IT became one of the UK’s most ambitious multimedia exhibitions.

Around 2,700 people were featured in eight locations for a series of stunning photographs to celebrate the work of volunteers who helped behind the scenes when Hull was named UK City of Culture 2017.

Among the highlights of the shoot for the Big Picture exhibition was a mile-long Mexican wave across the Humber Bridge that was filmed by a drone. But Warrington’s Sarah Harris, who was the creative producer and art director for the project, said what impressed her more was hearing the stories of the volunteers who gave 300,000 hours for the City of Culture plans.

Warrington Guardian:

The former Cardinal Newman RC High School student said: “We had 700 people across the Humber Bridge which was amazing.

“We were really fortunate to get this amazing sunrise which you can see from some of the images.

“We attempted a mile-long Mexican wave which took five minutes to do. We captured that with drone footage which was pretty cool.

“But I think the best thing was taking 220 photos of individuals. We asked them to bring one thing that represented them or people would associate with them.

Warrington Guardian:

“We only had 10 minutes with each volunteer but it was really moving to hear the impact that volunteering had had on these people. One woman brought a smile because she said that before she started volunteering she didn’t smile because she’s a carer for her dad, has severe anxiety and didn’t like her job.

“She said volunteering was the most nerve wracking thing she’d ever done. She cried on the way to her first shift but then it completely changed her life.

“You often underestimate what simple things like bringing people together can do. It really can make a difference.”

Sarah, who has a studio at Bank Quay House, started going to Hull five years ago when she was working for Salford-based arts organisation Walk The Plank.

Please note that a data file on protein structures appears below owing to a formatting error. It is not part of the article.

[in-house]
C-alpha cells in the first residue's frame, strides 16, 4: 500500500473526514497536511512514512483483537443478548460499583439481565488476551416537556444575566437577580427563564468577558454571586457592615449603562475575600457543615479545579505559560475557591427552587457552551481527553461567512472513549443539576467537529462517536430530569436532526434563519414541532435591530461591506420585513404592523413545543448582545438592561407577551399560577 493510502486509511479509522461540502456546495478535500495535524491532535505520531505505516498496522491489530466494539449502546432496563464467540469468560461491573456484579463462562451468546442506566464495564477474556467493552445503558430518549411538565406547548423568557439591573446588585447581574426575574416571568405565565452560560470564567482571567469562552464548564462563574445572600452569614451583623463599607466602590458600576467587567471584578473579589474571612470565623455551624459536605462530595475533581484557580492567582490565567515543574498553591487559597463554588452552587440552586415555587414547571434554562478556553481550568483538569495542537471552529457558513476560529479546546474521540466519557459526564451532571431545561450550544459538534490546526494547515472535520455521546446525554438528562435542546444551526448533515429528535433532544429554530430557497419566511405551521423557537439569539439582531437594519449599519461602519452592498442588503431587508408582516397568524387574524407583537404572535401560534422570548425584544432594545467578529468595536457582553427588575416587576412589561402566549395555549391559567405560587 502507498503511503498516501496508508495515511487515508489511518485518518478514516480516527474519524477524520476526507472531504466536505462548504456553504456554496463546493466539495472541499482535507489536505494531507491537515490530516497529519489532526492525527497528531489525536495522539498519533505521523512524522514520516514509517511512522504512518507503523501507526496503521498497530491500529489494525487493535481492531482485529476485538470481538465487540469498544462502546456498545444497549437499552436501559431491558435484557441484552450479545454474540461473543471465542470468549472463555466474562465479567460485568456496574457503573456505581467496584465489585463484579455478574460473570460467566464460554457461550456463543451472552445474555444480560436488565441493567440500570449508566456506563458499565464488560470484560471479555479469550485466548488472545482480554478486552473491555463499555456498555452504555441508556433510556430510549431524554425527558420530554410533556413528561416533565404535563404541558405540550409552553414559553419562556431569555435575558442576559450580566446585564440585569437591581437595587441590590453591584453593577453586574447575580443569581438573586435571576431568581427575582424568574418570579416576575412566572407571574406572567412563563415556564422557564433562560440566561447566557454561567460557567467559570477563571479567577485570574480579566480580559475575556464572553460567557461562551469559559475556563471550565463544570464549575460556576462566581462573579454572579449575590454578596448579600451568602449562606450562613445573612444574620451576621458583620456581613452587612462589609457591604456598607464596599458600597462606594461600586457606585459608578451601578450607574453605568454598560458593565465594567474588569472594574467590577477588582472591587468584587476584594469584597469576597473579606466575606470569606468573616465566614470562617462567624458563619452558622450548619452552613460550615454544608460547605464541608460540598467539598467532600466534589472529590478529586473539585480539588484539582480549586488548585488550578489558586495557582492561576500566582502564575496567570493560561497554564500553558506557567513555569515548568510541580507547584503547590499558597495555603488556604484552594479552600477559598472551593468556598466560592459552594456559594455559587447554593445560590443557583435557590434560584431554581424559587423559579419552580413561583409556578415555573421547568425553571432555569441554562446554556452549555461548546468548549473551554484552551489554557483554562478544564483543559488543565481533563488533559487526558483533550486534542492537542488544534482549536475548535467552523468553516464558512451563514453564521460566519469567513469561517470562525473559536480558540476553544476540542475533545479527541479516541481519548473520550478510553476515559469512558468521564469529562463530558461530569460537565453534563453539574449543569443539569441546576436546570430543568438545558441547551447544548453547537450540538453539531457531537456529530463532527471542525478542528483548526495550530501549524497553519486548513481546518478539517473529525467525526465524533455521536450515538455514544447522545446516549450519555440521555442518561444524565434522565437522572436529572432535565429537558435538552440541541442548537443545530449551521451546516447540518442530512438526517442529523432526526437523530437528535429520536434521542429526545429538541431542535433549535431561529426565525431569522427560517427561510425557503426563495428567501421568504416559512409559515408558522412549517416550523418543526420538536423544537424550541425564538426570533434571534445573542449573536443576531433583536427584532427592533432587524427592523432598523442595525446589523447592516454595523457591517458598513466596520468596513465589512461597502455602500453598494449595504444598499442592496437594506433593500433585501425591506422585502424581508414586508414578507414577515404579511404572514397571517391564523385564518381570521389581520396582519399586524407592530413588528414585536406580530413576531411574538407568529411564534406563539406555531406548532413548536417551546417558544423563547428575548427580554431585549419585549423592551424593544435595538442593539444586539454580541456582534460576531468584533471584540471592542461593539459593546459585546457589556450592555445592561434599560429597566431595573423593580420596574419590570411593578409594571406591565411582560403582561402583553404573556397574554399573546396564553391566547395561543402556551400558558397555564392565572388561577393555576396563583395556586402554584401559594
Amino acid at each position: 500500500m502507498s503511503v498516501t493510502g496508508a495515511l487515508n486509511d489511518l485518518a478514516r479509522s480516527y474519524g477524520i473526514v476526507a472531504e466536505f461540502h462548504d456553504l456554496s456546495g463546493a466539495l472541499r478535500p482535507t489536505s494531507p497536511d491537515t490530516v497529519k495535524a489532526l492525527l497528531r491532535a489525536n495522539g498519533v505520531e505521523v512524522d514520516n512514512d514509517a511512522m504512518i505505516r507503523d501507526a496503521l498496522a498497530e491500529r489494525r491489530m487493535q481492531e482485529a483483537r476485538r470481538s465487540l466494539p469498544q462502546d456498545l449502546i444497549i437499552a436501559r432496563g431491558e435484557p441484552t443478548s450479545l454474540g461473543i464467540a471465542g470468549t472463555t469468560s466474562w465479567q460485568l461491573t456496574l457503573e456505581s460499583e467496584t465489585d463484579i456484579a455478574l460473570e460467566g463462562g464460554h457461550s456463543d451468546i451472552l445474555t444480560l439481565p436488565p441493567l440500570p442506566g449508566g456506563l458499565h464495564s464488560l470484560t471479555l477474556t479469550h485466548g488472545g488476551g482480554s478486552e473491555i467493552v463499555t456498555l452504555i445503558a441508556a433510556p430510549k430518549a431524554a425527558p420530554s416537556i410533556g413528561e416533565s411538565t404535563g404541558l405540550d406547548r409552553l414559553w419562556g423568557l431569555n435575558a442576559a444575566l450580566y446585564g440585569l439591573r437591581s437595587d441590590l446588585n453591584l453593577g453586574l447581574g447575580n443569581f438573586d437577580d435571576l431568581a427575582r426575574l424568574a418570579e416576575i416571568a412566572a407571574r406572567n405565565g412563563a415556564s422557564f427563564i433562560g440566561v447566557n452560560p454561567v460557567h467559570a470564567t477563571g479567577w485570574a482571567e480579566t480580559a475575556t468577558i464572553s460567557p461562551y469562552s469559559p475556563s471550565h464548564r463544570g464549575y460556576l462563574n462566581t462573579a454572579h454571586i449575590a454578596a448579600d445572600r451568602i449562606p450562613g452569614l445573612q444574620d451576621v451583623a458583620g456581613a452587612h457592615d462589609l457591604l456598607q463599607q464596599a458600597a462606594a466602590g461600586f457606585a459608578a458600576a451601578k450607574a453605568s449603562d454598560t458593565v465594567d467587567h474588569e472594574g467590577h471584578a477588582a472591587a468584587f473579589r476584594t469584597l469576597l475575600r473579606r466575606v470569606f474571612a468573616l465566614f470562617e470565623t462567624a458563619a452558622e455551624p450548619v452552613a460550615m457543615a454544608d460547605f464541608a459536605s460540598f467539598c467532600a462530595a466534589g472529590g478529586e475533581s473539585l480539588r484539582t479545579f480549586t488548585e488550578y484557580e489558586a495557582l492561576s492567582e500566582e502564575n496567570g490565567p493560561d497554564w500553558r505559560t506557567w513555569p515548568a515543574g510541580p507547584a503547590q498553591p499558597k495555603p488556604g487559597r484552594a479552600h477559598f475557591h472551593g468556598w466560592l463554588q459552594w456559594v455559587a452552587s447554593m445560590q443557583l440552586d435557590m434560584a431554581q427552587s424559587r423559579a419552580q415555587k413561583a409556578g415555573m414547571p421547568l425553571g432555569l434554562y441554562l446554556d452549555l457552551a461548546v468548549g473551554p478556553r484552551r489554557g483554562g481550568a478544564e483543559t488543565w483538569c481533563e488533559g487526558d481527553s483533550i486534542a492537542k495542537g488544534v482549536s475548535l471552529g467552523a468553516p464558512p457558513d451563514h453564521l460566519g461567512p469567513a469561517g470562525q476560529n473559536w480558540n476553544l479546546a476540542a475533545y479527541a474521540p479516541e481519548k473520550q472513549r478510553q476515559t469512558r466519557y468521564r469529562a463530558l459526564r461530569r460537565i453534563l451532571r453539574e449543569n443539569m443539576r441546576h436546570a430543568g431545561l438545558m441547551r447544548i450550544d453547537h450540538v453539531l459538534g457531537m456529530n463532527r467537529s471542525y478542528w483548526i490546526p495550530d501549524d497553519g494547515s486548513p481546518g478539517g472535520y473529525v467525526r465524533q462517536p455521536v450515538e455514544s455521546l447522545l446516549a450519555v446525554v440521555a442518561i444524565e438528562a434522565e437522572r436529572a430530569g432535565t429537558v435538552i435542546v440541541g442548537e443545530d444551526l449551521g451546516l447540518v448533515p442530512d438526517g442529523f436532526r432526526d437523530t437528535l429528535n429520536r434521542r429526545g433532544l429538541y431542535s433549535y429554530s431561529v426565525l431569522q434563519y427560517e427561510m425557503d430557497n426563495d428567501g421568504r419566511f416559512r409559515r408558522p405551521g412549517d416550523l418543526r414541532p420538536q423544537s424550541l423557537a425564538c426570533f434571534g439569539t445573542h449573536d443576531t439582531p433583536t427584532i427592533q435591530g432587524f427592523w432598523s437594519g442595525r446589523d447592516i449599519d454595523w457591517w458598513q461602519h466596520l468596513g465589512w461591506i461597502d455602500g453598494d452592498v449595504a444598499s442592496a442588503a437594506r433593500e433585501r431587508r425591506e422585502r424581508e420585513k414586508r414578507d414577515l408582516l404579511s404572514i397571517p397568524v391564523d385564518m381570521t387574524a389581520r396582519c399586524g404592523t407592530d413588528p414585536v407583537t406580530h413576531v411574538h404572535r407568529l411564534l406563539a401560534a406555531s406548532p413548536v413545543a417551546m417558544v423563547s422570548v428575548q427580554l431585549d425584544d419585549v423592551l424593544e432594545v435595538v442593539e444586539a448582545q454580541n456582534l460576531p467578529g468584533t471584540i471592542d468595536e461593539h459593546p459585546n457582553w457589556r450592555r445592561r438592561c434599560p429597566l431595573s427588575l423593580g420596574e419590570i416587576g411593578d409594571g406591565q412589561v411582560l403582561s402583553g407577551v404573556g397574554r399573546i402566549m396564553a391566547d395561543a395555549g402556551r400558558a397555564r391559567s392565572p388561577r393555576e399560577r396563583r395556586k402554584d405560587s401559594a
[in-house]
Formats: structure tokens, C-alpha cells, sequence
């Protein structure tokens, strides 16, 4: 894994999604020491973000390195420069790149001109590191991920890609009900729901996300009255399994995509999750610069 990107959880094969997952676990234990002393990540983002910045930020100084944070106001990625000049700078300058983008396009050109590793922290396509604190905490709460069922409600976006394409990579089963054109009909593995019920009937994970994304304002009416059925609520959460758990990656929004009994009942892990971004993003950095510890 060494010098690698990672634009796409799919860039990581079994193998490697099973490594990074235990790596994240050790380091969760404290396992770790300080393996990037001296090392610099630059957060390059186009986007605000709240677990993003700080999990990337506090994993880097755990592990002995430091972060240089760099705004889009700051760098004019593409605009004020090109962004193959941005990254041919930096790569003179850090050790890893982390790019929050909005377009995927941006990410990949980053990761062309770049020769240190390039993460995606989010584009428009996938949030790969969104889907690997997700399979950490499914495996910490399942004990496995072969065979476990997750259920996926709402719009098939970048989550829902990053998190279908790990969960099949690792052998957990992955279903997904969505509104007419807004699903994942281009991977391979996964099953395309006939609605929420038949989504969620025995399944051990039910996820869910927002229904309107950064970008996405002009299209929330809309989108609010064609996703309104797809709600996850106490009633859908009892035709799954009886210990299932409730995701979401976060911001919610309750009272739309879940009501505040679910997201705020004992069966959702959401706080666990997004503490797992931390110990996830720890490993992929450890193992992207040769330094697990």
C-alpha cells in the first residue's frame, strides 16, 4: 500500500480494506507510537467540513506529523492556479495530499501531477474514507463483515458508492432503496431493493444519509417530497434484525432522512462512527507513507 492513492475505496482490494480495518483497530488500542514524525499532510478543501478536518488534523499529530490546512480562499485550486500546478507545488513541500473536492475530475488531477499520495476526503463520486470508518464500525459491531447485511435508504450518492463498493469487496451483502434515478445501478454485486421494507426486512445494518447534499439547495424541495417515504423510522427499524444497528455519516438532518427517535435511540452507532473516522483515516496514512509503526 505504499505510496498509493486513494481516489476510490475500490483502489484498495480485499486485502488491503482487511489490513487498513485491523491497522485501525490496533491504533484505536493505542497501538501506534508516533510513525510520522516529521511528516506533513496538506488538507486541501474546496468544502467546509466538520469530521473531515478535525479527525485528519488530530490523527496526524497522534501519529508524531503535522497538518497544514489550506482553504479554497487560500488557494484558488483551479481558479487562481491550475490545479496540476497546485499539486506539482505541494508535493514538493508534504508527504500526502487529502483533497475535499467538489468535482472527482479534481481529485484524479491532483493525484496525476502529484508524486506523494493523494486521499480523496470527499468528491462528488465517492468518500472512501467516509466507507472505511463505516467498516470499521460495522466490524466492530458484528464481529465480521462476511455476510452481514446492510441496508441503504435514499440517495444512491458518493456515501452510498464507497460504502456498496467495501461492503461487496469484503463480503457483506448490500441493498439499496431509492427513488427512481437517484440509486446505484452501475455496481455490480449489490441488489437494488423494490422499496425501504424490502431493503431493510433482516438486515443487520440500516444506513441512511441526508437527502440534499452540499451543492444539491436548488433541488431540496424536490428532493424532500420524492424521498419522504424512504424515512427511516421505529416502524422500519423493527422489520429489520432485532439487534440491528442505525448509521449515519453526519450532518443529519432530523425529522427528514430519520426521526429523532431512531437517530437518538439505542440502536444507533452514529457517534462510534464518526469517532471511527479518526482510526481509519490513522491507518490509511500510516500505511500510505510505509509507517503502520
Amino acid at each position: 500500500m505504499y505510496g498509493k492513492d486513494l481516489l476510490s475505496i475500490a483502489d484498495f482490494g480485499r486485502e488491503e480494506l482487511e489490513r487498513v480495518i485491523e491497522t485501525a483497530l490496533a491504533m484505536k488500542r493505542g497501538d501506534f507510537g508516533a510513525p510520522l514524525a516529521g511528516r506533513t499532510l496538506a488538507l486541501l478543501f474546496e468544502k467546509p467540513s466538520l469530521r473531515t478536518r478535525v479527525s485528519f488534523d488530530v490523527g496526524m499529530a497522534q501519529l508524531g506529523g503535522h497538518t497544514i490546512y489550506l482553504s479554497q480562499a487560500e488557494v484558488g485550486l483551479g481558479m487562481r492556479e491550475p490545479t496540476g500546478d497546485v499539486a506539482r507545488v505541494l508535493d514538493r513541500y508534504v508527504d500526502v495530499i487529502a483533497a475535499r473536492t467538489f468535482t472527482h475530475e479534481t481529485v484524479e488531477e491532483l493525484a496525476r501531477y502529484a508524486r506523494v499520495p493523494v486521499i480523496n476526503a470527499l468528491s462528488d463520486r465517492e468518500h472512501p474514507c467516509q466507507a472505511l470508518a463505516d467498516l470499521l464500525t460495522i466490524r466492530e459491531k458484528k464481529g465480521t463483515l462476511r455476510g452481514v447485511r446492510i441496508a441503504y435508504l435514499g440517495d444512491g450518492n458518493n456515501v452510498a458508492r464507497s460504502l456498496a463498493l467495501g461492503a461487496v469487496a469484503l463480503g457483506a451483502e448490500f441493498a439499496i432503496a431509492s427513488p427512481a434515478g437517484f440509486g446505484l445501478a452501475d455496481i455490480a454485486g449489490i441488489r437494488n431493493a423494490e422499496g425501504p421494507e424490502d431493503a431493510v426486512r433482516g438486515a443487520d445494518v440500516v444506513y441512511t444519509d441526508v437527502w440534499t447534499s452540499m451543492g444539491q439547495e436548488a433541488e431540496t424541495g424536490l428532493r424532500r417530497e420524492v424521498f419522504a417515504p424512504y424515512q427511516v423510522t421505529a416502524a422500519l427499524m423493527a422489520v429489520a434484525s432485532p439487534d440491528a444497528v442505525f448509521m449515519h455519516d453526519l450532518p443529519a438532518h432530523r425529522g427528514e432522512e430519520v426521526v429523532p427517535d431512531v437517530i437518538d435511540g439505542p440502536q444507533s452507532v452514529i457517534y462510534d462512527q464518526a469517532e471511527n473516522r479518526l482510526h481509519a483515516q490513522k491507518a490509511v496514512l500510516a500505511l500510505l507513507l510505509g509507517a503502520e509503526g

Warrington Guardian:

She became the volunteer manager for Walk The Plank’s Freedom Festival in Hull before being recruited by the City of Culture team. Sarah still remembers the big attitude shift when she began to thaw residents’ cynicism about the City of Culture status and what it meant.

The 37-year-old added: “Do you remember when it was the Olympics and everybody was saying it’s not going to work out and then as soon as the opening ceremony happened there was a big change in attitude. That’s how it was in Hull. Everyone was saying: ‘It’s not for me. It’ll just happen in the city centre and it won’t be that good anyway’.

“But then the first event was called Made in Hull and 350,000 went to see it in a week.

“It was really about getting to those hard to reach audiences and saying: ‘You’re invited. Come along’.”

So by the time Sarah was coordinating Big Picture she had an army of 2,700 enthusiastic volunteers at the ready. That made her life a lot easier as she just had a month to come up with the concept and research locations.

Sarah, who was a supporter of Warrington’s City of Culture 2021 bid, said: “The most difficult one was when we had people in lilos and canoes in Princess Quay dock.

Warrington Guardian:

“We had about 60 people in the water and it was difficult because it was November, the water was 10 degrees and it had never been done before. We had to get the fire brigade, divers and canoe teams in to help us out.

“But it was worth it. That picture is one of the most iconic ones. The easiest thing was the volunteers because they’re just up for anything.

“I was coming up with these crazy ideas like people abseiling down buildings and everyone was saying ‘yes’. When we were doing the volunteer training lots of people hadn’t even set foot in an art gallery and yet they were willing to stop and give it a go.

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“What the City of Culture is about giving the people a platform to get involved and contribute. The art bit comes after that.

“It was great working with the photographers Leo Francis and Chris Fenton because they really got on board with the concept and brought the ideas to life.

“Both of them have done an amazing job. I was blown away when I saw the photos.”

Sarah, a former Our Lady’s RC Primary School pupil, found her talent for art when she used to draw unicorns and fairies as a child.

She added: “My brother Sean is five years older than me and I remember I used to do his art homework when I was in primary school and he’d get As for it.”

Sarah was then inspired to become a professional artist by her dad Barry, a graphic designer, and her art teacher Mr Lomax from Cardinal Newman.

  • Big Picture is at Humber Street Art Gallery in Hull until February 24